This version of the podcast varies slightly from the original as we broadcast it on We Act Radio’s Live Wire: The Empower DC Community Hour. Unfortunately, this was to be our last episode of the radio program as the Grassroots Media Project is already stretched beyond our limited capacity. We are continuing to produce radio features to air on WPFW, and hopefully We Act Radio as well, but a one hour broadcast each week is not possible at this time. With that in mind, I’d like to invite anyone out there in radio land who would like to help us build our capacity to a…

Grassroots Media Project Open House Meet the Director of the Grassroots Media Project & Find Out How You Can Contribute To The Work of Empower DC’s Media Corps. Sign up for classes in basic radio & video production and help Empower DC get the word out about our work! Saturday April 21 & 28 Anytime between 10:00 AM and 4:00 PM 1419 V Street NW (2 ½ blocks northwest of the U Street/Cardozo Metro Station, 13th Street Exit)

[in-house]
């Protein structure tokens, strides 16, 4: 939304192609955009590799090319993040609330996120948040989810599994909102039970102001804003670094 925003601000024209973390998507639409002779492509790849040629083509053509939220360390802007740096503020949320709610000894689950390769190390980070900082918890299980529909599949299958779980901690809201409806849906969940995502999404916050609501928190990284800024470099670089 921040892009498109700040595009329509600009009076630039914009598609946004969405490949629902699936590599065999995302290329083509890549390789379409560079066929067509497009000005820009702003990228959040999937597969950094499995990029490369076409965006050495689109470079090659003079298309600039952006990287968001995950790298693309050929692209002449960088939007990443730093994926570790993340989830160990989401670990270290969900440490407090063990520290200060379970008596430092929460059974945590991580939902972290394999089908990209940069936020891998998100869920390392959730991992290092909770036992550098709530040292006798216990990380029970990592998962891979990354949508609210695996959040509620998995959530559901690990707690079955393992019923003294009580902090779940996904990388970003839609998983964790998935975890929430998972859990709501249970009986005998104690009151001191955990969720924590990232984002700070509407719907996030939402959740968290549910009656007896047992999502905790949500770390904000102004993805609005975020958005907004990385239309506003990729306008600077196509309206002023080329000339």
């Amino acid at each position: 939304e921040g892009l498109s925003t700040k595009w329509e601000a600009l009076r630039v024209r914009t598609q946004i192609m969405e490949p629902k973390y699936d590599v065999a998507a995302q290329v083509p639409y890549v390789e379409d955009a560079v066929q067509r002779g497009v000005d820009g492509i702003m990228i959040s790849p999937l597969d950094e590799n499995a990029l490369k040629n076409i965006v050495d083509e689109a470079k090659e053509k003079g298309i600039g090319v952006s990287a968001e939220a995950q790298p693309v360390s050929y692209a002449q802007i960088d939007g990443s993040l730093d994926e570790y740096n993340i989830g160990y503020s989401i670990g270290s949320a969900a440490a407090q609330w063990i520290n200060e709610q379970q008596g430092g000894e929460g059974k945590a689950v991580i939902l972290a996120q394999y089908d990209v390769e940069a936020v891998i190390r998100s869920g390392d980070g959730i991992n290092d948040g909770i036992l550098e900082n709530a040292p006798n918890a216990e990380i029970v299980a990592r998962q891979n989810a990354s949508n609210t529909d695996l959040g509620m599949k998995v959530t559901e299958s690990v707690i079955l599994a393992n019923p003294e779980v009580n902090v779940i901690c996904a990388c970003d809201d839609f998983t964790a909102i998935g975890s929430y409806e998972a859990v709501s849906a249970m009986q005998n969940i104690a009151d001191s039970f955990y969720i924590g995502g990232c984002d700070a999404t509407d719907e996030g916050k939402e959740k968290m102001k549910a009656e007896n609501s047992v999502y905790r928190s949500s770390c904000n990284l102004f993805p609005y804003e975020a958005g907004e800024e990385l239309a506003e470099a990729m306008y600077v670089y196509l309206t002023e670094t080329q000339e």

Snacks Will Be Provided. Children Are Welcome. Please RSVP Liane Scott at 202-234-9119 ext 106 or email


An Increase in Rent for DC’s Poorest Residents

This post has two features. The first is the latest edition of We Act Radio’s Live Wire program, The Empower DC Community Hour, which airs on Monday evenings from 7:00 – 8:00 PM. This week’s show was hosted by Empower DC Afforadable Housing Organizer Linda Leaks and focused on recent proposals by Congress and the Obama Administration to raise the minimum rent that section-8 housing voucher holders are required to pay. This weeks guests were Venus Little from the Task Force to Oppose the Minimum Rent Increase and Diane Hunter from the Perry School Community Service Center, Inc. Please listen and support the show.

[haiku url=”” title=”The Empower DC Community Hour for March 5, 2012″]

Empower DC Community Education Event